Structure and format of a cover letter
In 2022, you may be asked to send a physical cover letter in the post. However, it’s much more likely that your cover letter will be an email or one element of an online application form. The structure of your cover letter will vary depending on the format – physical letter, email, or online field – but generally it should include:
- job reference and title
- how you found out about the vacancy
- your relevant work experience and skills
- one or two relevant achievements
- why you’re an ideal candidate
- your enthusiasm to work in the role and for the employer
Keep an eye out for any cover letter requirements stated in the job advert and make sure you stick to them, for instance, job reference, who to address the cover letter to, or word count.
Remember to keep your cover letter concise. Ideally, it should be no longer than one page.
The importance of research
Just as you would adapt your CV to each job you apply for, including relevant experience, skills, and keywords, so too should you write each cover letter to fit the specific job application you are making. This is where research plays a key role.
Skills, experience, and qualifications
What skills, experience, and qualifications are stated as requirements for the role? It’s not necessary to mention every one of these in your cover letter because that is where your CV will play its part. However, familiarising yourself with the type of candidate the employer is looking for means that you can word your cover letter to demonstrate that you are a good fit for the role.
Use keywords and phrases that are mentioned in the job advert and description. Use language that is relevant to the role and the industry. Focus your cover letter on your suitability for that specific job.
Company culture can be a difficult concept to define, however at its core is the experience of employees who work for that organisation.
For instance, is there a specific career hierarchy that means you must hold this position within the company before you can advance to the next or is employee mobility more fluid with the chance to move sideways or jump career path?
What company values does the employer expect their workforce to share, such as inclusivity or environmental sustainability?
Much of this can be sourced from the company website and their social media channels, but there may also be information included in the application pack. How can you show that you are a good fit for the company culture in your cover letter?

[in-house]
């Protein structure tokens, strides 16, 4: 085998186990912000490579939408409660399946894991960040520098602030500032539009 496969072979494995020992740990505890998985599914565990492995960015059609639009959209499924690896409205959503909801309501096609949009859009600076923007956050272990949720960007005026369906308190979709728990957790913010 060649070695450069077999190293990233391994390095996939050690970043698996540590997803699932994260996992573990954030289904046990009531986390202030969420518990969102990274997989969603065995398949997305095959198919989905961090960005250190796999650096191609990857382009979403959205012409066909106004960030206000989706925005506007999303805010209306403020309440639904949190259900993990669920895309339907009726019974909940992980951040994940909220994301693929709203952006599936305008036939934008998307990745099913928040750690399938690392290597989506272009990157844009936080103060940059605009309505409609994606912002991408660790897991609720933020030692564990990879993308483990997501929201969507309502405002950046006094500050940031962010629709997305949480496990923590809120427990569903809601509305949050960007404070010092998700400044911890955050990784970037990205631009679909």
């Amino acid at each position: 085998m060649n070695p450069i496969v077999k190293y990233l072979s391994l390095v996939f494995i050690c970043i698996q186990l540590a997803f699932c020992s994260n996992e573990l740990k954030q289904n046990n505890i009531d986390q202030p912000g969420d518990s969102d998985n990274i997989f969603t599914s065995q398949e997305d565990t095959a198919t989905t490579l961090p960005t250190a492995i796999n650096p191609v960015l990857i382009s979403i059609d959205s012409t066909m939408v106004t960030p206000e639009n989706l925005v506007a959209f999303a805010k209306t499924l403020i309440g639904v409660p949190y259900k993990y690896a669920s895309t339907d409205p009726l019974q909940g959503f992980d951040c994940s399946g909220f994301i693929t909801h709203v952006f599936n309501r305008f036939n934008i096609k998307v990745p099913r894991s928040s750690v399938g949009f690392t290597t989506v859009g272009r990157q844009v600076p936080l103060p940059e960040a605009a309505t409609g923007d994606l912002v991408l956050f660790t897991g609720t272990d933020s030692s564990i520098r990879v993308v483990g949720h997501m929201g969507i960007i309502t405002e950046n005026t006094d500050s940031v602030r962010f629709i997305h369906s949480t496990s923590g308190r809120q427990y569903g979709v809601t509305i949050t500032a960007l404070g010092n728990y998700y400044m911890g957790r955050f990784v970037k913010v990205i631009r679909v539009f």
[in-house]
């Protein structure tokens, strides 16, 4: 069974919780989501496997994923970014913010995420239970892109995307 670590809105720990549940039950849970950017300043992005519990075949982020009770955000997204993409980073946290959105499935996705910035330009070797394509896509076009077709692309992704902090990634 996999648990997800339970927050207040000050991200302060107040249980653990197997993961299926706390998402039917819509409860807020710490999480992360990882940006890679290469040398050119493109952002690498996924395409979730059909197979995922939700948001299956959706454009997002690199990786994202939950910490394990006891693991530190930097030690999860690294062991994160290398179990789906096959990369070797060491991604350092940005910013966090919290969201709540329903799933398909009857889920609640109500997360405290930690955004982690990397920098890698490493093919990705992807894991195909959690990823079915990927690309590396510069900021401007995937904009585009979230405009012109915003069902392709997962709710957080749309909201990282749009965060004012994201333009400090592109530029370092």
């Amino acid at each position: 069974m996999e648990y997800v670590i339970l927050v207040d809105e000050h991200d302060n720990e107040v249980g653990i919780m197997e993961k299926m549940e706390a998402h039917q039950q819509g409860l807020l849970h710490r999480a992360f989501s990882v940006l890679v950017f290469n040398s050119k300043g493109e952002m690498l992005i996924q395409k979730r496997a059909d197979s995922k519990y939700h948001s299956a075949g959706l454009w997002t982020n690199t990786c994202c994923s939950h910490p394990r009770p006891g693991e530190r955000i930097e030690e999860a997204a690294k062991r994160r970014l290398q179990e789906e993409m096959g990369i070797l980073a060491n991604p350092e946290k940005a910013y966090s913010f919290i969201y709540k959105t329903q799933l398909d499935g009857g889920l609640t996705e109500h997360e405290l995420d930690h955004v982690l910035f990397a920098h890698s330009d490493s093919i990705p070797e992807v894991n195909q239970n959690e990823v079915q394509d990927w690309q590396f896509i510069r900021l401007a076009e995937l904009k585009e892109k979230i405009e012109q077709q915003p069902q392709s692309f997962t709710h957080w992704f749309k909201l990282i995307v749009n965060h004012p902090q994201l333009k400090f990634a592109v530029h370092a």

For more information, you might like to read Workplace culture revealed.
Who to address the cover letter to
Your job application can fail from the outset if you don’t address your cover letter to the right person or department. Even if a wrongly addressed cover letter makes its way to the right person, it can give the impression of a candidate who is careless, has no eye for detail, and has no enthusiasm for the job.
Make sure that you use the correct mailing or email address.
What do they want to know?
Not every vacancy will state what you should include in your cover letter but where it does, make sure that you include everything that is asked for. Where you can’t do this, explain why.
Using a template or example letters
It may prove helpful to use a template and read through a selection of sample cover letters before you write your own. This can be especially helpful when you’re a new jobseeker, changing careers, or simply lack confidence.
The key to using a cover letter template effectively is to view it alongside the job advert/description and your research. This avoids producing a one-size-fits-all cover letter and ensures that your cover letter is specific and relevant.
There are plenty of free online templates and example cover letters. You might like to start with My Perfect CV.
Wrapping it up
Your cover letter will often be the first part of your job application that an employer sees so it is important that it gives a great first impression. Take just as much time and care with your cover letter as your CV to ensure that you stand out from the other candidates.